further planning meeting. his local police station within 3 days of his
release.
• Police to undertake a monitoring visit within
14 days of release, and thereafter at
monthly intervals for an initial period.
• Police and Probation to continue to liaise
outside of the Information Exchange
process, and also arrange joint monitoring
visits.

Many cases are discussed at Level 1


Information Exchange Meetings, and are
then treated as a Level 2 at that meeting,
with full Multi-Agency Risk Management
planning.
Essentially a Level 2 case from the
beginning, this one will feature as an IE,
and not Level 2, in this year’s statistics.

18
Less of a risk to grandchildren
A retired Maths teacher, aged his wife, produced real concerns for many of as periodic surveillance. However, the family
66, had been giving private the MAPPA members. Just as he had hindered and delayed the process, reluctant
lessons to young girls. He minimised his offending, placing the blame to co-operate. MAPPA decided that until
sexually assaulted them, then on his victims, it was apparent that his wife such times as a full assessment and focussed
tried to intimidate them into not shared his views. Added to this, she work was completed, he would not be
frequently cared for their three young allowed to return to the family home.
acting as witnesses at his trial.
grandchildren who lived nearby, and their He is a risk
A repeat of previous offences
This was not the first time he had offended father seemed to collude in relation to his A subsequent piece of work by the Social
in this way: something similar happened own father’s offending. The risk to the Services Department confirmed the fears
eight years before. This time he was children was considered to be too great. within MAPPA that he could pose a risk to
sentenced to four years’ imprisonment, with Not allowed home his grandchildren or any other child he came
nine years’ extended supervision on release. Arrangements were made for him to be into contact with. The family were informed
He was banned for life from working with accommodated on release at Probation that until these areas had been addressed
children. Approved Premises, until Social Services satisfactorily, he could not return home.
Preparation could complete their checks on the risk he Continuing oversight
Some months before his release, his case posed. He has now moved out of Approved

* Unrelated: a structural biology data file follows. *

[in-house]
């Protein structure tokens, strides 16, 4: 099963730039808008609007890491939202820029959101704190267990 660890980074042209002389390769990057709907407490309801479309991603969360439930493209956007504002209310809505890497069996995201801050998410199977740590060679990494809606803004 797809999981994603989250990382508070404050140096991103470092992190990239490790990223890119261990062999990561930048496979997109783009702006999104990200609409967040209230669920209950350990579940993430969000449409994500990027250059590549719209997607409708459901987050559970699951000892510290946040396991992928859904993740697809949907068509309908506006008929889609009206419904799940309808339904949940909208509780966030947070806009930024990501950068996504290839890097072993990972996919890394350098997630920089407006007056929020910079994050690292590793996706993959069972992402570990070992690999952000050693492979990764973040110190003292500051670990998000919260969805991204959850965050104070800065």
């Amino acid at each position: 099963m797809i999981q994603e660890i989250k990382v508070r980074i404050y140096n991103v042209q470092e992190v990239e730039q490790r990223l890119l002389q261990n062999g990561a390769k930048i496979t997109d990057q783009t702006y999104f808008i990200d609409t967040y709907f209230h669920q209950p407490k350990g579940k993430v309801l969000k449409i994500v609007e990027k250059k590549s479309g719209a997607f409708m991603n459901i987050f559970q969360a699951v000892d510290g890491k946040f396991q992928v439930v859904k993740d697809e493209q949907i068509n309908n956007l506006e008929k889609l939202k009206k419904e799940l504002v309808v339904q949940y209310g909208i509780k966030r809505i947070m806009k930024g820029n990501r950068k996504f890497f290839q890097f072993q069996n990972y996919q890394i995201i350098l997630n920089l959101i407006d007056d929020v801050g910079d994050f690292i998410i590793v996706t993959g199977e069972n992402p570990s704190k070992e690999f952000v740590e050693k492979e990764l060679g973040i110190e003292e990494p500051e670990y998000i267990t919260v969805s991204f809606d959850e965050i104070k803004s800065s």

was referred to MAPPA, to start the Family not co-operating Premises into independent living. Police and
planning process for managing him on his Licence conditions prevented him from Probation both visit him to ensure he
return home. having any unsupervised contact with remains at his address. He will stay there
Home checks throw up a problem children, in addition to specific conditions until the risk he poses appears to have been
A first move, to check out his proposed regarding previous victims. Visits by Police eliminated or can be properly managed.
release address, the home he shared with monitoring officers were arranged, as well

19
Achievement

Determined to
harm her,
he would not
give up

There are significant re-victimisation issues surrounding


many domestic abuse cases. MAPPA must always bear
these in mind when planning to manage a perpetrator

The victim was in the early Partner with parents Combined work Prison
stages of pregnancy. As he As part of the risk manage- MAPP Arrangements came Still he tried to harrass his
assaulted her, he jumped ment plan, the Police into play: it was decided that partner, making unsolicited
on her tummy, claiming the Domestic Violence Liaison Police and Probation would phone calls to her from the
child wasn’t his. Officer was tasked to contact combine to deal with the prison, until liaison with the
Previous abuse the partner. It was discovered problem. The Police warned prison establishment stopped
The ensuing Court Order, for him about his behaviour. Soon him phoning.
Common Assault, soon threw afterwards Probation took While he was on remand, his
up more information about He jumped on him back to court, in breach partner gave birth to a little
the man’s habits. His partner her tummy, boy. He finally appeared in